Detailed geological mapping

Safety is the first consideration in finding a site for a deep geological repository for Canada’s used nuclear fuel. Detailed geological mapping (also known as detailed outcrop mapping) is one of a series of technical studies that help identify a safe and secure location for the repository.



    Why this study is done

    The purpose of detailed outcrop mapping is to further advance our understanding of the bedrock geology in the areas being studied. These mapping investigations help refine our understanding of the rock type. We study the structural character of the bedrock, especially the size, type and location of fractures. We also look at the rock’s physical characteristics, such as colour and texture.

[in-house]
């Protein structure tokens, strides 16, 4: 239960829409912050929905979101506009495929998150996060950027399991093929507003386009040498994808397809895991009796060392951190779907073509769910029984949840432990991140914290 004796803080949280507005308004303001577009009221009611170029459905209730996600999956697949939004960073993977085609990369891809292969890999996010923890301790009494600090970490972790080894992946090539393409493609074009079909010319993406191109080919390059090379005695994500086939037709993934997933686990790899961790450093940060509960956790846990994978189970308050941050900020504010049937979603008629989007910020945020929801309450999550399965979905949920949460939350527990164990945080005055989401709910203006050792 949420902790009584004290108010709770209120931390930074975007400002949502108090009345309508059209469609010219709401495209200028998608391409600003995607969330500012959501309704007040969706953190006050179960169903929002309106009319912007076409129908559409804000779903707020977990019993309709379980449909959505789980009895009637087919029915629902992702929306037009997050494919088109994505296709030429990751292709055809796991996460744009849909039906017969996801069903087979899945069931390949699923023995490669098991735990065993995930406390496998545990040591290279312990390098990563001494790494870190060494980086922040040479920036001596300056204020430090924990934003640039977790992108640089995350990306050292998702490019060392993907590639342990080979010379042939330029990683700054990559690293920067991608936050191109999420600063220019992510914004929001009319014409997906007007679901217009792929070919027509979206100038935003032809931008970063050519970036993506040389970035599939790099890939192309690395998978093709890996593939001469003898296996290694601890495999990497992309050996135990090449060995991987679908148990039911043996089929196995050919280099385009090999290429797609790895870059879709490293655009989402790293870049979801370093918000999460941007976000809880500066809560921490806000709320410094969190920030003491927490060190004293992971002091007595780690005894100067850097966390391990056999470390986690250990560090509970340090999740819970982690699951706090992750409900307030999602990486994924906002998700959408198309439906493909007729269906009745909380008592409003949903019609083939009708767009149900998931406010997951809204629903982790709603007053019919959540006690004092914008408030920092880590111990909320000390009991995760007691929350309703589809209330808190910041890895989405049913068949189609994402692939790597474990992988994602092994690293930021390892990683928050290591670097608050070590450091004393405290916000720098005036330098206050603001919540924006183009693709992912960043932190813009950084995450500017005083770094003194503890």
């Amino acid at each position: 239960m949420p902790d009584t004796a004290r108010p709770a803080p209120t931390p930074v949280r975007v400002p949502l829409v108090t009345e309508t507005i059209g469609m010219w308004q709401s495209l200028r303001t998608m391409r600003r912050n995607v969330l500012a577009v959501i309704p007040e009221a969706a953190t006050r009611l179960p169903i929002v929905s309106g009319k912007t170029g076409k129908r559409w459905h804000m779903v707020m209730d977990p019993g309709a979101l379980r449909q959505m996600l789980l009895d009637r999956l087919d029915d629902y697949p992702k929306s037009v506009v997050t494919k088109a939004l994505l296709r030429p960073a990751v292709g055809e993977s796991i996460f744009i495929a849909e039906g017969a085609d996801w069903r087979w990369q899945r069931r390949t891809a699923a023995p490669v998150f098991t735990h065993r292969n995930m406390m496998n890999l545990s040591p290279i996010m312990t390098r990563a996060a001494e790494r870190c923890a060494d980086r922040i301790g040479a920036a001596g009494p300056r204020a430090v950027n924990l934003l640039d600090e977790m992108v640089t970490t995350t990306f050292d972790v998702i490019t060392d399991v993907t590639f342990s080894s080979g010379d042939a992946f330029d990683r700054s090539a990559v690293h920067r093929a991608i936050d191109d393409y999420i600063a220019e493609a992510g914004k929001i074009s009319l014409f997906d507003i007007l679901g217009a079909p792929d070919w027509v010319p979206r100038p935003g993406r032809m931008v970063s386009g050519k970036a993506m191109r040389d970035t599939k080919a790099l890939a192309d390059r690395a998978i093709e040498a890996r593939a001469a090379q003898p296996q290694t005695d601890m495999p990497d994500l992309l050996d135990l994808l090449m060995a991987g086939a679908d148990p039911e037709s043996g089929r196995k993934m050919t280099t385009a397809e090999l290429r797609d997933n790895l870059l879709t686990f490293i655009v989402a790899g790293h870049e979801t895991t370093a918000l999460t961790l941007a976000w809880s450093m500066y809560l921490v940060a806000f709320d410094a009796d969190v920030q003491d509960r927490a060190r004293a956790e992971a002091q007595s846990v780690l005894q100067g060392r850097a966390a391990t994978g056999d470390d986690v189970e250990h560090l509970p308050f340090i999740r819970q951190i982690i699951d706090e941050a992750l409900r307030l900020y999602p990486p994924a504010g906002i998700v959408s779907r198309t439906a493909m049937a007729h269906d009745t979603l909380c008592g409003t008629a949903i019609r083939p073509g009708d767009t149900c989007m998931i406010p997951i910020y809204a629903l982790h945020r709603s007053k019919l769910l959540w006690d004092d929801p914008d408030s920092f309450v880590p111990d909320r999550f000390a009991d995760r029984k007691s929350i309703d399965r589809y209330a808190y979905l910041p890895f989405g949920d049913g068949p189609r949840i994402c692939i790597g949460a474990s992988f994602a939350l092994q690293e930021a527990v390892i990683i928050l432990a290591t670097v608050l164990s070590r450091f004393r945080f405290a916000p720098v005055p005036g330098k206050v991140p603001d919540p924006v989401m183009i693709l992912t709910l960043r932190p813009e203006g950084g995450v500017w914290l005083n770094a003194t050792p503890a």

Detailed outcrop mapping also helps us better understand the distribution and thickness of overburden, which is made up of looser materials like clay, sand or gravel overlying the bedrock. We also document the accessibility of the areas studied.

    The results of detailed geological mapping, combined with data collected from earlier studies such as airborne geophysical surveys, observation of general geological features, and desktop studies, will help inform decisions about future studies.

    How this study is done

    The scope, locations and access for detailed outcrop mapping activities are planned and conducted in collaboration with people in the area who have an interest in the land. Geoscience specialists complete the detailed outcrop mapping over a period of two to three months. They investigate as many locations of exposed bedrock as possible. They travel throughout the identified study areas using all-terrain and four-wheel drive vehicles, boats/canoes, and aircraft.

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